A recent survey of the affluent suggests that uncertainty about ways to donate and how their money will be used are major constraints to giving. This opens up abundant possibilities for fundraisers who state their case clearly and openly. Wendy Scaife and Kym Madden report.
Well-off Australians lack awareness of philanthropy and their options for giving, new research from the Australian Centre of Philanthropy and Nonprofit Studies shows.
With the rich tending to be intensely private and research-averse, the key results recently released by CPNS offer landmark information to fundraisers.
Twenty in-depth interviews with prosperous individuals, couples and families were conducted to canvass attitudes to their giving behaviour. The investment asset base of interviewees was at least $5 million and often more.
The key findings are outlined below.
“I’m Not a Philanthropist”
While most saw themselves as generous, many stressed they were not “especially generous” or “a philanthropist.” Usually, annual donations varied from several hundred dollars to thousands. Few reported giving at or above the average tax deductible donation ($47,245) for taxpayers earning more than $1 million a year.
In Vivo Giving
Few had included a charitable bequest in their will. While many reported low current levels of giving, they expected – and looked forward – to giving larger amounts as they retired, when debt was no longer a part of their lives. Giving during their lifetime was favoured because it allowed involvement and the capacity to see change. Monitoring contribution outcomes, and tax relief, was important.
“You Have a Responsibility to Give”
The majority agreed that community giving was a moral responsibility for people with wealth. However, not all saw themselves as wealthy, with a preference for seeing themselves as ‘comfortable’.
“There Never Seems Enough to Go Around”
Four key factors appear to act as constraints to giving:
Looking after family first: an overriding priority for respondents Uncertainty about how to give effectively Perceiving they do not have enough to give to make a difference Little time now to give properly, so putting it off until later Low Awareness of Giving Mechanisms
A small number had set up a prescribed private fund (PPF), but most reported no idea of the various alternatives for giving that were open to them. Interest was strong in learning more about giving mechanisms, provided this information was educational and not high pressure.
Giving was considered a very personal decision and a private matter. It was something that many of the study’s participants wanted to investigate so they could do it well. While expressing fear of pressure, most liked the concept of more structured – focused – philanthropy, if this did not add bureaucracy and administration to the charity sector.
Limited Charity Experience Leads to Major Concerns
Some respondents reported major board, committee or other volunteer roles. Others had little charitable involvement. A few gave regularly through their businesses, predominantly to mainstream charities. Almost all articulated strong concerns about charity effectiveness, transparency, administration costs, executive salaries and accountability. Particular anxiety surrounded giving to international needs, despite travel exposing respondents to real issues firsthand.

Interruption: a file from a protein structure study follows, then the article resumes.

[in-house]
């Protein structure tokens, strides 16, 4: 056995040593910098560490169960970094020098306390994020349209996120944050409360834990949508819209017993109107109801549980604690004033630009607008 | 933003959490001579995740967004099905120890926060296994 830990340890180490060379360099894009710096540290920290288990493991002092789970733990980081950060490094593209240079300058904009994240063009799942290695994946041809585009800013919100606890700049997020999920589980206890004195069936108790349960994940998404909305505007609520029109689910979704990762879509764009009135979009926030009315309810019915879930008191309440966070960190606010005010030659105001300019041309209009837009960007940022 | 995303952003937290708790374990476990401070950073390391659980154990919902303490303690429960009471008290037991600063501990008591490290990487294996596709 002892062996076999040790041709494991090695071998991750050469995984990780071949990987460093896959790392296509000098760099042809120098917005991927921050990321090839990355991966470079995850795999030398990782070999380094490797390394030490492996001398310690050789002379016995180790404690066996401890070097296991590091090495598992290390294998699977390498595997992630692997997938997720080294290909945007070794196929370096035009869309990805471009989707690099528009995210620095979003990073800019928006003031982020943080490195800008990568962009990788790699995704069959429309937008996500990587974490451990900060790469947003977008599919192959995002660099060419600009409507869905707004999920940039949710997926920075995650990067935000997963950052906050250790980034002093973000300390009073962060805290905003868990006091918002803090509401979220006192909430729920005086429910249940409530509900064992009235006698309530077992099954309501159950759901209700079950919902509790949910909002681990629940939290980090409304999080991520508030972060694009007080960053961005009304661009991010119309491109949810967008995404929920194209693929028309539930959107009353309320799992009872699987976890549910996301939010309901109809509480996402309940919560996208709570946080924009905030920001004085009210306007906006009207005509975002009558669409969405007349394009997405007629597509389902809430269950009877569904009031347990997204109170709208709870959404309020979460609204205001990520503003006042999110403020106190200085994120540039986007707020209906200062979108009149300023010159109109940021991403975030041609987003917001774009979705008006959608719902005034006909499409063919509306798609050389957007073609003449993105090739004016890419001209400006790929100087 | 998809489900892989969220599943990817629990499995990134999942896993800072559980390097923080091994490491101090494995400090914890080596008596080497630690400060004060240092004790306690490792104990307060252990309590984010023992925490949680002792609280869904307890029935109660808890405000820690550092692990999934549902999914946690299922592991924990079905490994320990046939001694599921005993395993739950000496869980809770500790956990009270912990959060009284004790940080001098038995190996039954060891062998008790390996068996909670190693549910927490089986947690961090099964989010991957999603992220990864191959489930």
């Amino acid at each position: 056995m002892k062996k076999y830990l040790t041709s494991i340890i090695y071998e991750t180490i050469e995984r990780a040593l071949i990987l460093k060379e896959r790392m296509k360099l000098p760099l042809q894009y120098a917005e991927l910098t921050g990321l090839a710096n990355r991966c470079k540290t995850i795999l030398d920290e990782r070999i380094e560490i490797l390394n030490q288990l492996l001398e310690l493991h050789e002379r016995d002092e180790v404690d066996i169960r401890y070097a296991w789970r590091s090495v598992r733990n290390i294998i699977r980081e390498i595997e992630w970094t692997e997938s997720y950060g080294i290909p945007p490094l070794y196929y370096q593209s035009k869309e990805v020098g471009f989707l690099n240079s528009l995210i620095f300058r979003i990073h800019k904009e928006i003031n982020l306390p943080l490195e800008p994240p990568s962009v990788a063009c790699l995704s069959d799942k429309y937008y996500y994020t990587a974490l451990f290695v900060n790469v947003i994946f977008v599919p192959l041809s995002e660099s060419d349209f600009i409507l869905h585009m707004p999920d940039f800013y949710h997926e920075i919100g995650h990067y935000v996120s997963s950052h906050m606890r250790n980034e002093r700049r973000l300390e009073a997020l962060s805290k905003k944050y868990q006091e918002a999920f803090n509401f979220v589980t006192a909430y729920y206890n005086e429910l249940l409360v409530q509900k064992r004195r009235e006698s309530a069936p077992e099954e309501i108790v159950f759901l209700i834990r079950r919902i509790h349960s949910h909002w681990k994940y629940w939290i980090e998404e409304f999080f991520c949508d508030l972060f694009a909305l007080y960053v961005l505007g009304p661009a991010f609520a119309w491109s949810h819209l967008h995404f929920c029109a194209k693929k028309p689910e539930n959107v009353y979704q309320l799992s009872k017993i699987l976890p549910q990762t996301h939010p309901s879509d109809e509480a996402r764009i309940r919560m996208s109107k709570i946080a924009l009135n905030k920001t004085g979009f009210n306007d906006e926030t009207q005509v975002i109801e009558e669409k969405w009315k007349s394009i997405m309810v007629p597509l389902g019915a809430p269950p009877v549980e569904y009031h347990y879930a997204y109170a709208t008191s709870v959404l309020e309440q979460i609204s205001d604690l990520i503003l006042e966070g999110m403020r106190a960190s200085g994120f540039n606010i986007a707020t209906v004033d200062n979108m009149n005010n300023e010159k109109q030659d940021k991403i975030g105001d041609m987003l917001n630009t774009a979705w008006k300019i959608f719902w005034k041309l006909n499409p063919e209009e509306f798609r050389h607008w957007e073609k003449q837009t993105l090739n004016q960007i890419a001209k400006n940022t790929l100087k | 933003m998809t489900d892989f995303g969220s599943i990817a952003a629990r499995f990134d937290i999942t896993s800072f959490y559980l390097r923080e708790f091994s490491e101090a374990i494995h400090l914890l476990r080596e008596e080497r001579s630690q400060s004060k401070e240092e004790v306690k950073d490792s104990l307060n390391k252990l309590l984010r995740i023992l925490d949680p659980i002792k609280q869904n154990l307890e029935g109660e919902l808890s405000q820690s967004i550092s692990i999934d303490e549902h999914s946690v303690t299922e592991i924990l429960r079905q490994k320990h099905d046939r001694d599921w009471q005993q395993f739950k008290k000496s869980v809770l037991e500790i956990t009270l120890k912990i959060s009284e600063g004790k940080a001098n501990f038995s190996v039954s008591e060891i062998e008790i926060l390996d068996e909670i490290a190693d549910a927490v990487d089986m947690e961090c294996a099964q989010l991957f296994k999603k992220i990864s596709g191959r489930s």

Widespread unease worked against the idea of giving a major gift, as summed up in the following quotes.
“[Charity activity is]… shrouded in mystery. If I were to give $10,000 or $20,000 I would need to know it goes straight through to the keeper,” and “The rubber’s not hitting the road.”
Participants spoke of long hours and risks of amassing their wealth, resulting in unwillingness to give larger donations without knowing how well these might be applied. However, some were open to greater charity involvement when they had more time and would want high engagement to contribute both talents and input into what their cheque and time might achieve.
Respondents raised major concerns about being inundated with requests from giving more visibly to charities as illustrated by this comment. “Before you know it, it’s like Time Magazine and they’ll send you something different every week.”
Impact of Volunteering
Time poor, many respondents were unsure about volunteering. Others reported their spouses were more likely to volunteer. In this case, where spouses volunteered influenced placement of annual donations – especially school and church involvements. Sample quote: “We do not, at this stage of our life, give our time, as we have enough trouble finding time to do the things we want.”
Getting the Family Involved
Participants were interested in sharing strong values with their children and grandchildren through a giving vehicle and/or philosophy. Sample quote: “I would make it a family thing and involve them.”
Huge Potential Exists
Significantly, the study confirmed a growing interest in philanthropy among the wealthy, however, the conversation must often be initiated before people will consider taking action to structure and plan their giving. More information is a primary need and the challenge for nonprofits is to find ways to place this option before people of means.
Wendy Scaife and Kym Madden are senior research fellows at the Australian Centre of Philanthropy and Nonprofit Studies.